The Amiga may have been superior, and quite possibly there were other systems way ahead of Windows in the race. But they were all proprietary operating systems closely tied to their hardware. Microsoft operating systems, from MS-DOS on, conquered the world because they were good enough and ran on generic hardware. (The generic hardware was a result of lack of foresight at IBM when they built the first PCs.) So manufacturers of PC clones could sell hardware with an operating system installed.
So what about Apple? It's easy to forget that in the era of massive Windows uptake, Apple was an expensive specialist product mostly used by people like graphic designers. If the Apple had been just another general-purpose desktop computer it might well have gone the same way as the Amiga.
Actually, the "generic" hardware wasn't as generic as you might think. One of the biggest weaknesses of any PC and a problem that still haunts new PC releases today is of drivers that provide a way to make all this hardware compatible with each other.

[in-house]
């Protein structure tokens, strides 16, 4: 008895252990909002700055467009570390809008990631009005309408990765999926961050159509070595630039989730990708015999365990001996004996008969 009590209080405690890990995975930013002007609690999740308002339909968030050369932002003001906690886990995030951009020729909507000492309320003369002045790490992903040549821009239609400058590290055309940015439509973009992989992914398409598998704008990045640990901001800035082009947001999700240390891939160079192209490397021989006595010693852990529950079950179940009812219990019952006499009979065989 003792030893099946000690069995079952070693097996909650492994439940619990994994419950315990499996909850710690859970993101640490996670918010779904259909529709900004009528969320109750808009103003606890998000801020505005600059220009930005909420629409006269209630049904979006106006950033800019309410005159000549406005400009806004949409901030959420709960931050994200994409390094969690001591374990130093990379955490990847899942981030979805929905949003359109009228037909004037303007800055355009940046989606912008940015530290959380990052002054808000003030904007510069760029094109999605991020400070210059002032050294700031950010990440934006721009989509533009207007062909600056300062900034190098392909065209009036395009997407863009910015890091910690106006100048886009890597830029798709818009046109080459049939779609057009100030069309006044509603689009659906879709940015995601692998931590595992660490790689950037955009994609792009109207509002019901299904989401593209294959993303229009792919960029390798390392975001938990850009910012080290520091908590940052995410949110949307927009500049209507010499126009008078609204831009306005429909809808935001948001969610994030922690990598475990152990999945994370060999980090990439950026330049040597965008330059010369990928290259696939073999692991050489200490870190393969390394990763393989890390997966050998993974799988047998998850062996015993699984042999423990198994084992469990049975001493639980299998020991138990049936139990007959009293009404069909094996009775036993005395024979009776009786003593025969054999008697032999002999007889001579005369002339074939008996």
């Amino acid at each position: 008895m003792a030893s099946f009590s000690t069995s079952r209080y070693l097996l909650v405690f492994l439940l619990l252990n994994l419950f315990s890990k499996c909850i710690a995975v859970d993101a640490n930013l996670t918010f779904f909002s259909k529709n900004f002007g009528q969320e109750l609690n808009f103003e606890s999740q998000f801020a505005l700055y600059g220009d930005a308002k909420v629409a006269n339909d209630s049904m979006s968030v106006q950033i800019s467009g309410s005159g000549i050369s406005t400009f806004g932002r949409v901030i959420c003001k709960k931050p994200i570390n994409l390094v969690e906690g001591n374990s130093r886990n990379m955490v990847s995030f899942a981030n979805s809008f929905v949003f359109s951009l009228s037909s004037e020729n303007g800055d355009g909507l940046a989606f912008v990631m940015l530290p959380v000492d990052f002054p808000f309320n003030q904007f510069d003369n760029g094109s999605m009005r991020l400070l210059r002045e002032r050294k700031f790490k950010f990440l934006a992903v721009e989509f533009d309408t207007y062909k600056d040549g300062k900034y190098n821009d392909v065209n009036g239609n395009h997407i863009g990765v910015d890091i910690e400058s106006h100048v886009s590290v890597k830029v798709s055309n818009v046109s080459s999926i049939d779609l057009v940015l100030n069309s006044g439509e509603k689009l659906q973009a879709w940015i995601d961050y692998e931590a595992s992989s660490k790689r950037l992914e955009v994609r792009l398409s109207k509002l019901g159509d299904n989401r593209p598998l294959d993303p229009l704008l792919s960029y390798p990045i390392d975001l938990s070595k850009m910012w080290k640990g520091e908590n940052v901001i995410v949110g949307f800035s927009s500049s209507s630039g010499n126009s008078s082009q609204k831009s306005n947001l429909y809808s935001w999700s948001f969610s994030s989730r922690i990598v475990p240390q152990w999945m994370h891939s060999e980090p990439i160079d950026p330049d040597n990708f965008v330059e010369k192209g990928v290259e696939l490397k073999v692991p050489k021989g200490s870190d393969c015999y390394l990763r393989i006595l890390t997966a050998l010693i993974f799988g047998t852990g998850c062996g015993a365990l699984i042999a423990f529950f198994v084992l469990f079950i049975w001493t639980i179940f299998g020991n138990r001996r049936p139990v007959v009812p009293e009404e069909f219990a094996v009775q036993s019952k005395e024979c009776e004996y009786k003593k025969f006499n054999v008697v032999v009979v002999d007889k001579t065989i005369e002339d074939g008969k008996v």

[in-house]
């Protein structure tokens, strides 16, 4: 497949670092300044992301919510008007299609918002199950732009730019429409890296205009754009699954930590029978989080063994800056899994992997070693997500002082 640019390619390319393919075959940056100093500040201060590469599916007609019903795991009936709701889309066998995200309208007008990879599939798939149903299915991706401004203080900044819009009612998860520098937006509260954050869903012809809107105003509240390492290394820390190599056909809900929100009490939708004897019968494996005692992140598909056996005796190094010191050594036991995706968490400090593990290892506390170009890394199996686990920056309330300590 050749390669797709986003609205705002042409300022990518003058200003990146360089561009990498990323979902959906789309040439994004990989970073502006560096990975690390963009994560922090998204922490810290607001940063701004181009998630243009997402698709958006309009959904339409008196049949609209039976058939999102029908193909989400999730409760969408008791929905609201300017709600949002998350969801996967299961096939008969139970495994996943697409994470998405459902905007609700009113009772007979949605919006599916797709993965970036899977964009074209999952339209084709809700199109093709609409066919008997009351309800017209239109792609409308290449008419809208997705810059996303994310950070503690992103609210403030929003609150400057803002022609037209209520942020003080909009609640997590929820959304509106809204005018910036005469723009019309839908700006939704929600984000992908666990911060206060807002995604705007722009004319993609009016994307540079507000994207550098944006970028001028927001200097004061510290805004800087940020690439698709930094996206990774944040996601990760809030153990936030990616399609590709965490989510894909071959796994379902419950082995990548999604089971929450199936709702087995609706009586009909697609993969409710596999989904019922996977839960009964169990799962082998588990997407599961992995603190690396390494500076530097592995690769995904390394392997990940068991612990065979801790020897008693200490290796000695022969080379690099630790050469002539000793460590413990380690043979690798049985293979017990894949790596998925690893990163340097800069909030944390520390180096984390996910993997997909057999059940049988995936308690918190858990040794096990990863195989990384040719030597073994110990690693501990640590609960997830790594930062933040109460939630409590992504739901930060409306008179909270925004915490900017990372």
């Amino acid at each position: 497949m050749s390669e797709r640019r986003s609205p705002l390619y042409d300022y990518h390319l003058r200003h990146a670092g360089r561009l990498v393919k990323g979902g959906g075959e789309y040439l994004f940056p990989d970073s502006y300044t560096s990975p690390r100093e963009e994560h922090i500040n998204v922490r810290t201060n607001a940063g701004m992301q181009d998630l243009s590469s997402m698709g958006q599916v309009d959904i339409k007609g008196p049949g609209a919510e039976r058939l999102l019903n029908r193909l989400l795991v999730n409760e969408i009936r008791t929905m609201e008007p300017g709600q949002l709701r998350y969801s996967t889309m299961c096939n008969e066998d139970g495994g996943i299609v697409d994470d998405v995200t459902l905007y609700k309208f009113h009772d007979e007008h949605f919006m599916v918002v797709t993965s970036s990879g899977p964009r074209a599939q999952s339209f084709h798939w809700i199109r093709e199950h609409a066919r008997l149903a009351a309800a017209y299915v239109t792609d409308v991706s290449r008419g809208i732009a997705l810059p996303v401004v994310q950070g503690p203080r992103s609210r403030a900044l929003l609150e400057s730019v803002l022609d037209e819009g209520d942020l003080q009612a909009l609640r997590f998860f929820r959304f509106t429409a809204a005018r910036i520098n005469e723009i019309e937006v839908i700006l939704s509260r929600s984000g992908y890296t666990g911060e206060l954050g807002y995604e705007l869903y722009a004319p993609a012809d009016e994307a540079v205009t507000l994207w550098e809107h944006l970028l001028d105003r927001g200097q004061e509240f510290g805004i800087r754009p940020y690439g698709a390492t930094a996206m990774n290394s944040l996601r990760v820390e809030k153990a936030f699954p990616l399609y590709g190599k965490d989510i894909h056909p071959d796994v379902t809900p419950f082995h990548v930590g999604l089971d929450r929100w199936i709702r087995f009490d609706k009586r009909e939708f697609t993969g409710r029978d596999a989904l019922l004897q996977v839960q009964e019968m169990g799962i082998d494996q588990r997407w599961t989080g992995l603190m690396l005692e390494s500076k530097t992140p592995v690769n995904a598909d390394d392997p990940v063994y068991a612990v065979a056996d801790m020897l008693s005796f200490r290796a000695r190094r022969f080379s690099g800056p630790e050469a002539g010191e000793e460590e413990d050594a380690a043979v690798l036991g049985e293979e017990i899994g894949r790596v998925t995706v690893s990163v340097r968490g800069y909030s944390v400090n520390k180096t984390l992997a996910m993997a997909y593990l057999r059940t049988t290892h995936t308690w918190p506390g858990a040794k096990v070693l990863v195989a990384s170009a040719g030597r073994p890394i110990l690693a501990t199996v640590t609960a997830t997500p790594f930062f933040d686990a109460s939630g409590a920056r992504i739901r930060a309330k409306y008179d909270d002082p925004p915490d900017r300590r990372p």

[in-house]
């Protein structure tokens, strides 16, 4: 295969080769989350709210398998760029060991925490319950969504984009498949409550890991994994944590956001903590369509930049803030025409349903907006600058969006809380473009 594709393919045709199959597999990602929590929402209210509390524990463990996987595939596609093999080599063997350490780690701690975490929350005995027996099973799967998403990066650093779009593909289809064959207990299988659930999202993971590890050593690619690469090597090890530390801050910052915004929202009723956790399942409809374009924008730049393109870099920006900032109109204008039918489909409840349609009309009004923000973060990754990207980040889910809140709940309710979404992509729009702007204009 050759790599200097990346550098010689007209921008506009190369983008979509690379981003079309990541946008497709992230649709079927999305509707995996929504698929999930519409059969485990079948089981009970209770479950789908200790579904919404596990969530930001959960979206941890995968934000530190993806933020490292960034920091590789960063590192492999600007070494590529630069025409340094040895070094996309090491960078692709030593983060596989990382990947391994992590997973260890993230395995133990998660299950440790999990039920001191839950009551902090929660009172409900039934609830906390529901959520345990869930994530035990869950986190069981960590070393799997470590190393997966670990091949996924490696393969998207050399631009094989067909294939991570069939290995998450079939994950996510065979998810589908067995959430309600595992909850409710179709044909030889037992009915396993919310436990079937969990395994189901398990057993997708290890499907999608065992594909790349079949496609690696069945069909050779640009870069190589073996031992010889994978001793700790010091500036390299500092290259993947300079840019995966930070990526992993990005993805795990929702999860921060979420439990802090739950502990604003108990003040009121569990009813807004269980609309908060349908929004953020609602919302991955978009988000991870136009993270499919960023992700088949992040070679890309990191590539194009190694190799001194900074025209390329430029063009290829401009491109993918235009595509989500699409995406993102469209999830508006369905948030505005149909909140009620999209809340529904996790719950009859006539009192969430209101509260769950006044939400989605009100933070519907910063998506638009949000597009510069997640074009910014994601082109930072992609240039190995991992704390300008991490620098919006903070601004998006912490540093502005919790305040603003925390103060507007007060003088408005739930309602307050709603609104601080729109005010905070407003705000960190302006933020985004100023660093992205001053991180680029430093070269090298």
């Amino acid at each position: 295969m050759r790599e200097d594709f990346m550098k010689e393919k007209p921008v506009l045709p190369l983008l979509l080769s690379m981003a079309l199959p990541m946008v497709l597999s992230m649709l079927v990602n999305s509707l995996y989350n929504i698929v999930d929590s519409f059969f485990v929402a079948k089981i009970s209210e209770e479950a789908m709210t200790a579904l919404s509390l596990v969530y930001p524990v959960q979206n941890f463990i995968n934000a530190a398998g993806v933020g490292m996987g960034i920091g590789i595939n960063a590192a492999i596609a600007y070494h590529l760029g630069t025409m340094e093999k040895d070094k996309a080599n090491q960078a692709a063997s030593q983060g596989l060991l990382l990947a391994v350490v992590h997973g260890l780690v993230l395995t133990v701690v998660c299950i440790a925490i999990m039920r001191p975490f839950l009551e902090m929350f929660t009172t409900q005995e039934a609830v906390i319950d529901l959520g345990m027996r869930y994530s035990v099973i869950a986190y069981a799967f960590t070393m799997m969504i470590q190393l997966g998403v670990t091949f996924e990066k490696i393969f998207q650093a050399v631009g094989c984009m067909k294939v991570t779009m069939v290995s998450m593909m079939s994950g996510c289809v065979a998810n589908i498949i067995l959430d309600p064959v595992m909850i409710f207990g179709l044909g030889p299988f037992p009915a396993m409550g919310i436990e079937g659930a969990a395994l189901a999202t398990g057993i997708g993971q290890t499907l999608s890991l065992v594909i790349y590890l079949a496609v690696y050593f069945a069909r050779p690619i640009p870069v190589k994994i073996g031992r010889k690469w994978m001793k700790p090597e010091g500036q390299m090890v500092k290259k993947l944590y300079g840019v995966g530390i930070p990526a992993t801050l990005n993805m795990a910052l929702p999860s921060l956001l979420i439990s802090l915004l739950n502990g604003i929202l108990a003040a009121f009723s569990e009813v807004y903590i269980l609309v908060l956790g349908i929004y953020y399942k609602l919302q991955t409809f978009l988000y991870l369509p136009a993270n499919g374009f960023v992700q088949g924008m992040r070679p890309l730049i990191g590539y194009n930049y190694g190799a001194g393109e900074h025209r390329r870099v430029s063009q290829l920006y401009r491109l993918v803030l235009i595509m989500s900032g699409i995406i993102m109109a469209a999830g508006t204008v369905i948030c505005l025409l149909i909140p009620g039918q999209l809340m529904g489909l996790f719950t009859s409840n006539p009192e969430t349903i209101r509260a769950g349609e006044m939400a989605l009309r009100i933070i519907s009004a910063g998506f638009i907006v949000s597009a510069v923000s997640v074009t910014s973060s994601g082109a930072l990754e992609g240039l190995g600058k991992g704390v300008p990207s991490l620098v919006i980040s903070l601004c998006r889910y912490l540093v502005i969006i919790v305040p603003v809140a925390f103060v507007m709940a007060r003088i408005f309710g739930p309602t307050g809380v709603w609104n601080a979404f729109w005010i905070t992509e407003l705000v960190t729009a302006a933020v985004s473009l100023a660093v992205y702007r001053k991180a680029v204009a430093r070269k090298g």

The biggest problem was that Microsoft learned their trade as far as the market went at the fount of Big Blue, so when a new IBM system went in, they had a chance to ram a ton of glossy marketing literature down the unsuspecting throats of the buyers. They simply weren't aware of the competition. Once in there, the business market acted as the shills for the PC, eventually killing the competition by stealth.
As for Apple, they very nearly did go the same way as Commodore. It took a bit of good hype to pull them out of the doldrums; it was called the iMac. But for that system and the marketing that went with it, Apple certainly would have died as so many others did. Not that I'm a fan of Apple, but give them their due.
When I was still in primary school, the classroom a single Archimedes, a few of the lads had Amigas for games, my mate's dad, a hippy musical technology lecturer, had an Atari ST (and a MIDI guitar), and another friend's dad, a graphic designer, had a Mac. There was of course still a smattering of Spectrums, Vic 20s, C64s, Acorns, and a few 8 bit consoles.
Me? I had an 8086 Olivetti with no sound or game port! Still, over the next ten years I learnt quite a bit just getting it and its successors to play games... and eventually the games (X-Wing, Doom, System Shock, many more) came.